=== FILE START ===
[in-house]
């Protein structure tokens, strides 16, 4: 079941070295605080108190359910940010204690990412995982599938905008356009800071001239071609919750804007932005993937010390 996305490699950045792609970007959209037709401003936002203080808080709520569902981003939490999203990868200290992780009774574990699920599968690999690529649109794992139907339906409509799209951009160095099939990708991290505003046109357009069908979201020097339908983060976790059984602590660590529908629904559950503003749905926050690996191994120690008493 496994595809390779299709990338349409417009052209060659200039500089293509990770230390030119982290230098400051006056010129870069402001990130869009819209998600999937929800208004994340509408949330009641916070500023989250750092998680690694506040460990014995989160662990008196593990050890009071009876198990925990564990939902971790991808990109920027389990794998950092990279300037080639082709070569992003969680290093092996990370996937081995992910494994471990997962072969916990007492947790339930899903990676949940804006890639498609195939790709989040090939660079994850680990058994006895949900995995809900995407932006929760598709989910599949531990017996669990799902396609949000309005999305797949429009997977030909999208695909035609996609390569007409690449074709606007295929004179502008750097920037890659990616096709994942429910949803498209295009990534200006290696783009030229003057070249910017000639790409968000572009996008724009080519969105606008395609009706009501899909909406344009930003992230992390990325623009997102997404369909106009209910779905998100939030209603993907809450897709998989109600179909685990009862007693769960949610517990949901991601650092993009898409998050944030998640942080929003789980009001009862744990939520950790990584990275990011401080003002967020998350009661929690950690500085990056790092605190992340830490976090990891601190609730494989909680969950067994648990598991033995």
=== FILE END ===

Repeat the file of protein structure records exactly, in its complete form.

[in-house]
């Protein structure tokens, strides 16, 4: 079941070295605080108190359910940010204690990412995982599938905008356009800071001239071609919750804007932005993937010390 996305490699950045792609970007959209037709401003936002203080808080709520569902981003939490999203990868200290992780009774574990699920599968690999690529649109794992139907339906409509799209951009160095099939990708991290505003046109357009069908979201020097339908983060976790059984602590660590529908629904559950503003749905926050690996191994120690008493 496994595809390779299709990338349409417009052209060659200039500089293509990770230390030119982290230098400051006056010129870069402001990130869009819209998600999937929800208004994340509408949330009641916070500023989250750092998680690694506040460990014995989160662990008196593990050890009071009876198990925990564990939902971790991808990109920027389990794998950092990279300037080639082709070569992003969680290093092996990370996937081995992910494994471990997962072969916990007492947790339930899903990676949940804006890639498609195939790709989040090939660079994850680990058994006895949900995995809900995407932006929760598709989910599949531990017996669990799902396609949000309005999305797949429009997977030909999208695909035609996609390569007409690449074709606007295929004179502008750097920037890659990616096709994942429910949803498209295009990534200006290696783009030229003057070249910017000639790409968000572009996008724009080519969105606008395609009706009501899909909406344009930003992230992390990325623009997102997404369909106009209910779905998100939030209603993907809450897709998989109600179909685990009862007693769960949610517990949901991601650092993009898409998050944030998640942080929003789980009001009862744990939520950790990584990275990011401080003002967020998350009661929690950690500085990056790092605190992340830490976090990891601190609730494989909680969950067994648990598991033995």